One could ask, who was served by this burdensome activity? The sales manager; who, when the corporate axe-holder showed up at his/her door, would survive because they could show reams and reams of data they hoped might do 3 things: 1) Demonstrate they had a plan and were working the plan, 2) Stand apart from other managers without a similar plan, and, 3) Their plan would send the axe-man down the hall to other managers – those without reams of ‘insurance’ data. Crises management – the way to survive! In hindsight, the irony was that burdening frontline sales reps with this reporting strategy actually drove sales down – demonstrably! Why?

With over 3 decades in successful frontline sales and, having a Masters degree in psychology, I can shed light on the empirical human factor that operates like a system-of-influence within the demands of professional sales and CRM.

Think about the behavioural attributes of the best sellers you have ever known. Outside of their innate people skills and high energy, what was it they did best, that garnered sales success? Their modus operandi was to ‘simplify’ everything. They were minimalists. But the question is, did they learn to be minimalists or, were they naturally [psychologically] wired to be minimalists?

I had the answer to this long before my psychotherapeutic training. In the late 70s, I was a national sales trainer and recruiter for a fortune 500 company. Every applicant had to take an aptitude test to determine whether they fit the traditional psychological sales success mould. I was trained to mark and measure the results of these tests that were surprisingly accurate. The fact is, there are ideal psychological profiles for almost every profession. I need only look at an individual’s profile graph and could say, “That’s an accountant, that’s a politician, that’s a scientist and ‘that’ is the perfect personality profile for a successful sales person.” All results – for the most part – as I said – were surprisingly accurate and beyond chance.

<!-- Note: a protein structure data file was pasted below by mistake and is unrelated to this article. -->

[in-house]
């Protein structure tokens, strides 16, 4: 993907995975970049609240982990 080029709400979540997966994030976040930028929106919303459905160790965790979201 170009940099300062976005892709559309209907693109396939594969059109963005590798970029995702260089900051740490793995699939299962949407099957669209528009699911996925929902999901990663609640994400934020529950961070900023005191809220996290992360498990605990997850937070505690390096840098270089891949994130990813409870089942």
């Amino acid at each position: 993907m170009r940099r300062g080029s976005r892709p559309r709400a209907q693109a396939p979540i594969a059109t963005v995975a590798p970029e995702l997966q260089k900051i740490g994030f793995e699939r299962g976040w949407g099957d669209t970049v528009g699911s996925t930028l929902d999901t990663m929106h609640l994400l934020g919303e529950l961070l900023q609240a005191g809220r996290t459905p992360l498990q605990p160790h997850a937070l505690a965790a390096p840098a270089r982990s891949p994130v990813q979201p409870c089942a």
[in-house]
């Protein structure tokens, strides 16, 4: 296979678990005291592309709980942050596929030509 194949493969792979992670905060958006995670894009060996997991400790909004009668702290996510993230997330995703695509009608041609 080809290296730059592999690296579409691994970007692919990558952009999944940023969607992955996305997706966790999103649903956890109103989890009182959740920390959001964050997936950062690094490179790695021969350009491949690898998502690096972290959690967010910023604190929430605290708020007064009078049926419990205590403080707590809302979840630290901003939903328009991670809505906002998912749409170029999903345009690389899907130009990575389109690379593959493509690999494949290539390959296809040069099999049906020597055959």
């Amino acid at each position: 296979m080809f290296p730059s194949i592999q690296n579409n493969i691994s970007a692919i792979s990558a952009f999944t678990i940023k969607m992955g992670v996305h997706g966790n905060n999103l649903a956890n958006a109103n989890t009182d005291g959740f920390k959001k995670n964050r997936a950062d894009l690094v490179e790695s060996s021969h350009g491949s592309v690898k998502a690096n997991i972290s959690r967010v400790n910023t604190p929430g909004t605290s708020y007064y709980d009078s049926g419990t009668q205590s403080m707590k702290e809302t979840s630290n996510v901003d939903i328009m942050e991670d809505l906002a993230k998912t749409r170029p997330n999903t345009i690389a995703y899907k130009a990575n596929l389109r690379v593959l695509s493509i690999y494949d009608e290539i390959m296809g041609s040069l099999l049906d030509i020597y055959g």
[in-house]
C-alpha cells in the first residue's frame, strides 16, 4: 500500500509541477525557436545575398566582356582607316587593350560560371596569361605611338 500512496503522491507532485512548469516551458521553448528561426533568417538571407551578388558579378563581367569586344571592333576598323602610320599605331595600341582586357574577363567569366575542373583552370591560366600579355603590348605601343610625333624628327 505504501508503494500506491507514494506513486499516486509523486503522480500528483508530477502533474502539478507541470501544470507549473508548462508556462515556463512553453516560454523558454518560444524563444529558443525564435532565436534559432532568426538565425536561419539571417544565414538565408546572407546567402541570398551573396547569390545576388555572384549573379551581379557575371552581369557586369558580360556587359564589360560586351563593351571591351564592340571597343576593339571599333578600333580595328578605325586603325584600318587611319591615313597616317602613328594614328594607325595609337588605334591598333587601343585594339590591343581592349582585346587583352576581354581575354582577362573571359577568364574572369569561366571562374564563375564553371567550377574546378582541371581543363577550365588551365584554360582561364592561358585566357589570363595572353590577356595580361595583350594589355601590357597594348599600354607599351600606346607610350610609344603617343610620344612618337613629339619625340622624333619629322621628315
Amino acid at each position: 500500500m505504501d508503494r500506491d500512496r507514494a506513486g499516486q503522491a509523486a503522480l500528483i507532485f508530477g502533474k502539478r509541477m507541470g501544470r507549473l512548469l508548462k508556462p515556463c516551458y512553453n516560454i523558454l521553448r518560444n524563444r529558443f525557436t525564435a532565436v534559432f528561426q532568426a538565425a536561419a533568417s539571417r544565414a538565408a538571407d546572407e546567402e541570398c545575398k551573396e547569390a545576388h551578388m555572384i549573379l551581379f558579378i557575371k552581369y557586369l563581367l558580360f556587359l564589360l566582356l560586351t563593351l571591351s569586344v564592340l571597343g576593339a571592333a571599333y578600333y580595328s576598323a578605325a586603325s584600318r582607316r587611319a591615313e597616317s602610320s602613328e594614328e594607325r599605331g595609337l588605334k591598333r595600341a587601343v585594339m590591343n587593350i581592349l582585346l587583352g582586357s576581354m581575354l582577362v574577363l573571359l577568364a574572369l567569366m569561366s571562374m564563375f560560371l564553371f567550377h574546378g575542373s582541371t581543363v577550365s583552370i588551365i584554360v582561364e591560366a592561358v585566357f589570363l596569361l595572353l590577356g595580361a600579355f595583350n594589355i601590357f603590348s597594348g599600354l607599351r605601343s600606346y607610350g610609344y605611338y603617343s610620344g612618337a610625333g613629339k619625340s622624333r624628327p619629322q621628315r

Within each profile there are detailed personality traits that exist on a spectrum that predict the adequate and sufficient fit of that individual within that discipline. For sales, high energy, above-average people skills, high need to control and dominate and high motivation to activate [get things done] are the essential components for ‘the right stuff’.

But they possess another strong personality trait. One in which they are not so strong. Detail!

In psychology we know every personality has its strengths and weaknesses. For accountants, doctors and lawyers, detail presents strongly within their unique personality traits. But rarely in the best sales people.